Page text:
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Old 10-30-2009, 12:55 PM
 
Location: West Michigan
12,084 posts, read 34,184,022 times
Reputation: 16839

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Quote:
Originally Posted by tpk-nyc View Post
Political geography, i.e., maps, capitals, etc., is not very interesting out of context. History teachers should incorporate it within a larger history lesson.

Social and economic geography, i.e., the way people interact with the landscape, is a fascinating subject that should be taught in high schools. However, it's a more abstract topic about concepts and interpretation rather than facts and data. A lot high school teachers aren't adept at teaching that kind of subject, unfortunately.
This is exactly what the State of Michigan has done and it is a requirement for graduation. Both US History and Geography as well as World History and Geography.
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Old 10-30-2009, 01:06 PM
 
Location: Chicagoland
4,028 posts, read 6,401,900 times
Reputation: 1305
Quote:
Originally Posted by yankinscotland View Post
I've read similar statistics several times but I don't recall by whom. One study showed some disgracefully high percentage of high school students couldn't even find the US on a world map.
You mean this?:


YouTube - Miss Teen USA 2007 - South Carolina answers a question
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Old 10-30-2009, 01:16 PM
 
Location: Greater PDX
1,018 posts, read 3,728,803 times
Reputation: 941
Who needs to learn about a bunch of boring maps or where Kuzykziystan or whatever is located when you are the USA, the most powerful country in the world. No other country in the world can hold a candle to any of our 54 states when it comes to pure awesomeness.
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Old 10-30-2009, 01:17 PM
 
Location: Underneath the Pecan Tree
15,989 posts, read 30,701,367 times
Reputation: 7281
Quote:
Originally Posted by John Shaft View Post
Who needs to learn about a bunch of boring maps or where Kuzykziystan or whatever is located when you are the USA, the most powerful country in the world. No other country in the world can hold a candle to any of our 54 states when it comes to pure awesomeness.
Instead of learning Spanish; we should be learning Japanese.
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Old 10-30-2009, 02:50 PM
 
Location: Houston
2,026 posts, read 3,677,885 times
Reputation: 466
Quote:
Originally Posted by John Shaft View Post
Who needs to learn about a bunch of boring maps or where Kuzykziystan or whatever is located when you are the USA, the most powerful country in the world. No other country in the world can hold a candle to any of our 54 states when it comes to pure awesomeness.
When did the US add 4 states? Geography and knowledge of the world is very important BTW, especially for the worlds most powerful country.
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Old 10-30-2009, 02:55 PM
 
Location: Long Island/NYC
11,334 posts, read 17,114,362 times
Reputation: 6075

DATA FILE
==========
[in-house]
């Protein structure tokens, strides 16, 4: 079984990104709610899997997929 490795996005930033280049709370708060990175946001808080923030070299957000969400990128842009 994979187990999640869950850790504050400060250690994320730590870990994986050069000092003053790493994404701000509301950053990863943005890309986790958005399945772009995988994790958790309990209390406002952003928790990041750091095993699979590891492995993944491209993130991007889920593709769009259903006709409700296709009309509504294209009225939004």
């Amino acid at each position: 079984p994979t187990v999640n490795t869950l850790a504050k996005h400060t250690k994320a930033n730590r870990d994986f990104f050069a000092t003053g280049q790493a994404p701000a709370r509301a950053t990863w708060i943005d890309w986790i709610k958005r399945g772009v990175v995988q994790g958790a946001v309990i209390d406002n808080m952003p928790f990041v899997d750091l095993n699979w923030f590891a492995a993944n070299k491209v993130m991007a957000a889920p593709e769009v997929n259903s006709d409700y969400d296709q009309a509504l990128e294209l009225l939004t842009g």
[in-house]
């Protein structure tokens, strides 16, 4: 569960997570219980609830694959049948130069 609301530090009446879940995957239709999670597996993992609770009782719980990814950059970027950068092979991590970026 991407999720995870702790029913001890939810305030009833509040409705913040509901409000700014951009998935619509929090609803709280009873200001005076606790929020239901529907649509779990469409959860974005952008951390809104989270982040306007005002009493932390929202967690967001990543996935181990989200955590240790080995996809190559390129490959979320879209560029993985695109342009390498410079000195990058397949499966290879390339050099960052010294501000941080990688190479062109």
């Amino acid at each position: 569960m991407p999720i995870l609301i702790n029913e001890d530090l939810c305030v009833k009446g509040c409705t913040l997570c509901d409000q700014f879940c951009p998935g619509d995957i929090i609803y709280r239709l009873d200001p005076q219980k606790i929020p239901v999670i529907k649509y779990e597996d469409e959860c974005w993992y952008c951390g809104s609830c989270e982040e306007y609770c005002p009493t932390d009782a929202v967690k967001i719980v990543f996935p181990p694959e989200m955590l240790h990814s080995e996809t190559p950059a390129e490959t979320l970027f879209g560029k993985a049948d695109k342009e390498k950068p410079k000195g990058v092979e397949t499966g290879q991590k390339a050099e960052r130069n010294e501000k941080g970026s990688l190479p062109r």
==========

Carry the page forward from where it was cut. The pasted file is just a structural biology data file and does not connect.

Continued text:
I've never been to a school that taught geography, I still know where 98.5% of the world's countries are though. Geography always interested me, it would have easily been my favorite subject in school.
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Old 10-30-2009, 03:06 PM
 
Location: In the heights
22,175 posts, read 23,705,057 times
Reputation: 11633
Quote:
Originally Posted by wpmeads View Post
When did the US add 4 states? Geography and knowledge of the world is very important BTW, especially for the worlds most powerful country.
You missed the boat!

Anyhow, geography is useless without it being integrated into other subjects. I do remember learning a bit of geography through world history courses as well as US geography (states and their capitals for an ice cream sundae prize) in elementary school. I'm personally fine with not having a standalone geography course provided a concerted effort by other departments to teach geography through other disciplines (i.e. US and world history, English and foreign language courses, statistics, sociology, macroeconomics, etc.).
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Old 10-30-2009, 03:12 PM
 
2,024 posts, read 2,989,331 times
Reputation: 1813
Quote:
Originally Posted by thePR View Post
Not as stupid as her I hope!!
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Old 10-30-2009, 03:16 PM
 
7,848 posts, read 18,282,040 times
Reputation: 2785
Quote:
Originally Posted by Infamous92 View Post
I've never been to a school that taught geography, I still know where 98.5% of the world's countries are though. Geography always interested me, it would have easily been my favorite subject in school.
Same here...schools barely have time to teach the basics, much less to add on something like Geography. It isn't taught as a separate subject, but it is incorporated into the History and Social Studies curriculums.
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Old 10-30-2009, 03:21 PM
 
Location: New York City
4,036 posts, read 8,947,625 times
Reputation: 3708
Of course, students also have to see geography as important. Schools teach all sorts of things (algebra, history, spelling, grammar, literature) that most people never bother to learn or forget as soon as the test is taken.

The best way to learn political geography is to travel. When a you're in a strange place, geography becomes real, and thus important.
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